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Portrait of an Artist: Lori Goldberg

Portrait of an Artist: Lori Goldberg

Written by Tamara Frankel

I met Lori in her studio in the Commercial Drive district one Saturday morning. I was surrounded by canvases brimming with color, from various periods of her artistic career. There were paintings of trees, flowers, still life of fruit and canoes, and a large body of recent work about our garbage. I was drawn to a Monet-inspired painting titled Underneath the Water Lies the Truth, that portrayed a beautiful reflected light and water lilies disrupted by discarded plastic rubbish floating in the water.

Lori has a very strong social conscience.

She is a founding member of the Salish Sea Artist Residence, connecting artists to work with recycling facilities. She views the things we discard and label “garbage,” scrap metal, car tires, plastic bottles, as reusable materials that can be transformed into art. In this way, the artwork brings awareness to the public about the impact our refuse is having on our environment. Perhaps the idea of transforming garbage into art came to her at age 8, when her father, Myer Goldberg, introduced her to a local garbage dump. Her senses were bombarded by all the stimuli. The experience was ingrained in her memory! When she was in grade 12 she made a film on pollution, for which she used Tom Lehrer’s hilarious song Pollution, in which he advises American travelers: “Don’t drink the water and don’t breathe the air.”

Recently Lori had an exhibit titled “Poetics of the Discarded” at the South Main Gallery in Vancouver. These paintings are not only a creative exploration, but also a cathartic response to the overwhelming experience of visiting many refuse sites in British Columbia.

As a visionary artist, Lori takes on the role of an outsider looking in, her mission is to observe things that are hidden, and expose them.

Ms. Polly Puffer and her Coat of Debris, which adorns the cover of this magazine, depicts an imagined constructed portrait of objects “en masse” that we, as a society, have chosen to discard and disregard. Lori sees our discarded objects as a collective memory.


‘Our lives are filled with objects and every object has a story and a meaning that goes along with it: Where did it come from? Who gave it to us? Was it an inheritance? Who are the people connected with these objects? Even if the objects have been discarded, their memory lives on within us.’

Objects, no matter their worth or value, have a story; some more meaningful, universal and valuable than others. Lori’s work over the many years that I have known her, has been a continuous exploration into the world of objects. Some are religious artifacts, a Mezuzah, a Torah pointer, Hebrew letters; and some are memories of raising children, a baby shoe, a pacifier, a child’s hat, a lock of hair. Yet, there is a single common thread that runs through all of them, they are invested with deep personal meaning, an empowering psychological space in a complex and uncertain world.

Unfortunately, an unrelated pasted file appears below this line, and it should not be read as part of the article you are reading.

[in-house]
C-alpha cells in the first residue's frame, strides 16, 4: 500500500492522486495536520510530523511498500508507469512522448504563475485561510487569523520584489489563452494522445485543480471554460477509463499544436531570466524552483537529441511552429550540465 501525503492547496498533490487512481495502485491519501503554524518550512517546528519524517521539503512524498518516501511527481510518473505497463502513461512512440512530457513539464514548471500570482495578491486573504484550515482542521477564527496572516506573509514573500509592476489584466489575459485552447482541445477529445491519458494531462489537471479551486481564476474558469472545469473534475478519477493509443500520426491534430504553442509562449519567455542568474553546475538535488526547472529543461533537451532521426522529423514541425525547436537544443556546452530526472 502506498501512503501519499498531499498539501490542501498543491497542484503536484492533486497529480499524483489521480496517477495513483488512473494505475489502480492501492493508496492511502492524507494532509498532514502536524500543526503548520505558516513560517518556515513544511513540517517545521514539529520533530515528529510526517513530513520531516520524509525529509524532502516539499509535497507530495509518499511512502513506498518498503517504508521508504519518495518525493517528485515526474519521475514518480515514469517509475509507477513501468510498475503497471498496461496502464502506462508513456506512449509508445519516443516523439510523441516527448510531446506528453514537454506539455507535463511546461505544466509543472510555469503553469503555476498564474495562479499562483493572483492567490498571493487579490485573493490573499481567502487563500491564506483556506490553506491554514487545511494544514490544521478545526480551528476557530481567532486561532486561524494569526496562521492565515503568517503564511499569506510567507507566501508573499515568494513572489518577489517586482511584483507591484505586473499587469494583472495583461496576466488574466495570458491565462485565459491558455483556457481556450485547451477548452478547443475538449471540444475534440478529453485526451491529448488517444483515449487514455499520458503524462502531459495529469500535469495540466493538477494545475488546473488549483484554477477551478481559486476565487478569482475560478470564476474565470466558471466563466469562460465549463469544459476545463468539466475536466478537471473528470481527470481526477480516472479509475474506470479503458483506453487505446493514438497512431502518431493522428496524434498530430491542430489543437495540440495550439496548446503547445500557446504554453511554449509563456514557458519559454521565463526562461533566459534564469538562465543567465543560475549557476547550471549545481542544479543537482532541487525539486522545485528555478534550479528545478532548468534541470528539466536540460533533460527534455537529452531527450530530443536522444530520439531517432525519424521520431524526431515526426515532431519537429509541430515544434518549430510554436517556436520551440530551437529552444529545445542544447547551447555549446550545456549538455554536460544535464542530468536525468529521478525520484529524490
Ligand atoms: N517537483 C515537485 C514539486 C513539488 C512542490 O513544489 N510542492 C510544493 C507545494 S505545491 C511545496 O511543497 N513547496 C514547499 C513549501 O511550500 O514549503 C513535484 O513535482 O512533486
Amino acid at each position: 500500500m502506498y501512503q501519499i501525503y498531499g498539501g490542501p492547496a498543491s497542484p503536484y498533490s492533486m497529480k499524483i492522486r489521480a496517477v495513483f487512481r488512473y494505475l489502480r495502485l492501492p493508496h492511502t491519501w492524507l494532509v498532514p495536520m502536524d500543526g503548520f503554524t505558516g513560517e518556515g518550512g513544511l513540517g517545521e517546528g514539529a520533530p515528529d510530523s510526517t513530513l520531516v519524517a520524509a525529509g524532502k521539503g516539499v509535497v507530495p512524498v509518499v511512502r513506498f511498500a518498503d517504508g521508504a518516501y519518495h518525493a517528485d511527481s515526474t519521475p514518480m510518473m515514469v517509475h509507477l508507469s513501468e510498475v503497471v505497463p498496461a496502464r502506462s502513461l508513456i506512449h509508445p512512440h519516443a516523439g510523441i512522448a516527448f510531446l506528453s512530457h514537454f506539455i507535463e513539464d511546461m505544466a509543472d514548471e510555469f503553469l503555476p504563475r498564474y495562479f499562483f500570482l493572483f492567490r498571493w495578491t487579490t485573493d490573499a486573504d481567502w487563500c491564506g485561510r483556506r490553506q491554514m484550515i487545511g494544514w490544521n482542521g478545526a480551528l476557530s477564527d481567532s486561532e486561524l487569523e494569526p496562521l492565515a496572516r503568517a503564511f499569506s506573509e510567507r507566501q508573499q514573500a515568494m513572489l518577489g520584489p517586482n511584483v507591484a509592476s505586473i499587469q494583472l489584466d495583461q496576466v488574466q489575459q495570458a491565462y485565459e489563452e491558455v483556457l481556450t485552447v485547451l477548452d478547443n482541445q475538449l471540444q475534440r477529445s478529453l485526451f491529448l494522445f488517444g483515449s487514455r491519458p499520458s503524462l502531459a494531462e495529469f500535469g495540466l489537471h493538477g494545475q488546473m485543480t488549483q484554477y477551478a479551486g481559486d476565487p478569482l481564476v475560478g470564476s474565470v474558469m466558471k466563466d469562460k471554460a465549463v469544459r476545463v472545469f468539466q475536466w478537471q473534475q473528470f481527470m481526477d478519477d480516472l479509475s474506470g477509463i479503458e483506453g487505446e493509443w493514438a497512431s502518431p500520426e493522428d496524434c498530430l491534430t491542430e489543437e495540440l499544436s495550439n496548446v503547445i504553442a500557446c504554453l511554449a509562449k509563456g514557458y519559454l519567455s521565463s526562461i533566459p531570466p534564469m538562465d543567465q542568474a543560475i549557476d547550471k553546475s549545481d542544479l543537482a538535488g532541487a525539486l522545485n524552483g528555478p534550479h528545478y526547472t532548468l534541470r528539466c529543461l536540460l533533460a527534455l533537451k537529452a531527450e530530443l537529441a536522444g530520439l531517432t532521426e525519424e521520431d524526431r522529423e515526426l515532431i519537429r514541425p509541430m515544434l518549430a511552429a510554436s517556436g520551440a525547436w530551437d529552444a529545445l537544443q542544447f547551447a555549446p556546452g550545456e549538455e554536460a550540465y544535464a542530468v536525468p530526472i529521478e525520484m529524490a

A Canadian artist, fully aware of her country’s history and culture.

In 2017 Lori mounted an exhibit titled “Making Love in a Canoe” based on the Canadian historian Pierre Berton’s definition of a Canadian as “someone who knows how to make love in a canoe without tipping it over.” Lori, a Canadian through and through, for whom Indigenous and colonial history are of utmost importance, embarked on a series of paintings of canoes. The canoe occupies an iconic place in the Canadian cultural imagination. The result is a magnificent variety of canoes, most without a paddler. The canoe, says Lori, contains multiple layers of symbolism; as a means of transportation, it is symbolic both in Canadian and Universal culture and beyond; the aboriginals used to put their dead in a canoe and send them off on their last voyage. The canoe is a symbol of transformation, of venturing into the unknown.

The artwork of Lori Goldberg is a window into worlds that we don’t always see or think about; or which we wish to ignore or deny. Her next body of work will surely continue to inspire and provoke us, thus making a difference in our lives.

Lori Goldberg’s work has been shown in major exhibitions in Vancouver, Toronto, Seattle and Hamburg. She is currently teaching at Emily Carr University of Art and Design.


Lori Goldberg’s work can be seen at:
Salish Sea Artist Residence:
South Main Gallery: